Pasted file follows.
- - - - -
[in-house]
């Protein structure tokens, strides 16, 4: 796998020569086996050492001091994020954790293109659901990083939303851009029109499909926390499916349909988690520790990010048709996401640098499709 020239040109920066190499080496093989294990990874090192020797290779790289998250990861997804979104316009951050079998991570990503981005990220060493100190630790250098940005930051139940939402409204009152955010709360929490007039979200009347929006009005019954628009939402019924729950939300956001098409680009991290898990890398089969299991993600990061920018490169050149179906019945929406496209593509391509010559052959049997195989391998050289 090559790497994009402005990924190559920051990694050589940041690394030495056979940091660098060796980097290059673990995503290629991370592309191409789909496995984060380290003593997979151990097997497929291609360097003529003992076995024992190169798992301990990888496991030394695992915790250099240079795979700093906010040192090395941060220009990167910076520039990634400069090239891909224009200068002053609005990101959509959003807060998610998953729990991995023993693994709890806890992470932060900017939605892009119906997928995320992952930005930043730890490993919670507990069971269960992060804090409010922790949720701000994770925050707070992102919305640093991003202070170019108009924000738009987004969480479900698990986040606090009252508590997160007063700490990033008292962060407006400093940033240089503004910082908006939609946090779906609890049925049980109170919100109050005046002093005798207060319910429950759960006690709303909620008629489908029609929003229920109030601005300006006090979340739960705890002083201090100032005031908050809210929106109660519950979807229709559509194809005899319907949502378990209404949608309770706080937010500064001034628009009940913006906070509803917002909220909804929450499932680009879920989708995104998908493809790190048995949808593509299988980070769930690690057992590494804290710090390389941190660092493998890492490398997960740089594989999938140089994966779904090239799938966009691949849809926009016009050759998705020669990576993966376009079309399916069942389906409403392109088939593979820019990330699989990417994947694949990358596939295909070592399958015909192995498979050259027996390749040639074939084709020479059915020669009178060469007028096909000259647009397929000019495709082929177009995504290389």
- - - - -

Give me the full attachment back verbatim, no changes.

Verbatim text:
[in-house]
């Protein structure tokens, strides 16, 4: 796998020569086996050492001091994020954790293109659901990083939303851009029109499909926390499916349909988690520790990010048709996401640098499709 020239040109920066190499080496093989294990990874090192020797290779790289998250990861997804979104316009951050079998991570990503981005990220060493100190630790250098940005930051139940939402409204009152955010709360929490007039979200009347929006009005019954628009939402019924729950939300956001098409680009991290898990890398089969299991993600990061920018490169050149179906019945929406496209593509391509010559052959049997195989391998050289 090559790497994009402005990924190559920051990694050589940041690394030495056979940091660098060796980097290059673990995503290629991370592309191409789909496995984060380290003593997979151990097997497929291609360097003529003992076995024992190169798992301990990888496991030394695992915790250099240079795979700093906010040192090395941060220009990167910076520039990634400069090239891909224009200068002053609005990101959509959003807060998610998953729990991995023993693994709890806890992470932060900017939605892009119906997928995320992952930005930043730890490993919670507990069971269960992060804090409010922790949720701000994770925050707070992102919305640093991003202070170019108009924000738009987004969480479900698990986040606090009252508590997160007063700490990033008292962060407006400093940033240089503004910082908006939609946090779906609890049925049980109170919100109050005046002093005798207060319910429950759960006690709303909620008629489908029609929003229920109030601005300006006090979340739960705890002083201090100032005031908050809210929106109660519950979807229709559509194809005899319907949502378990209404949608309770706080937010500064001034628009009940913006906070509803917002909220909804929450499932680009879920989708995104998908493809790190048995949808593509299988980070769930690690057992590494804290710090390389941190660092493998890492490398997960740089594989999938140089994966779904090239799938966009691949849809926009016009050759998705020669990576993966376009079309399916069942389906409403392109088939593979820019990330699989990417994947694949990358596939295909070592399958015909192995498979050259027996390749040639074939084709020479059915020669009178060469007028096909000259647009397929000019495709082929177009995504290389």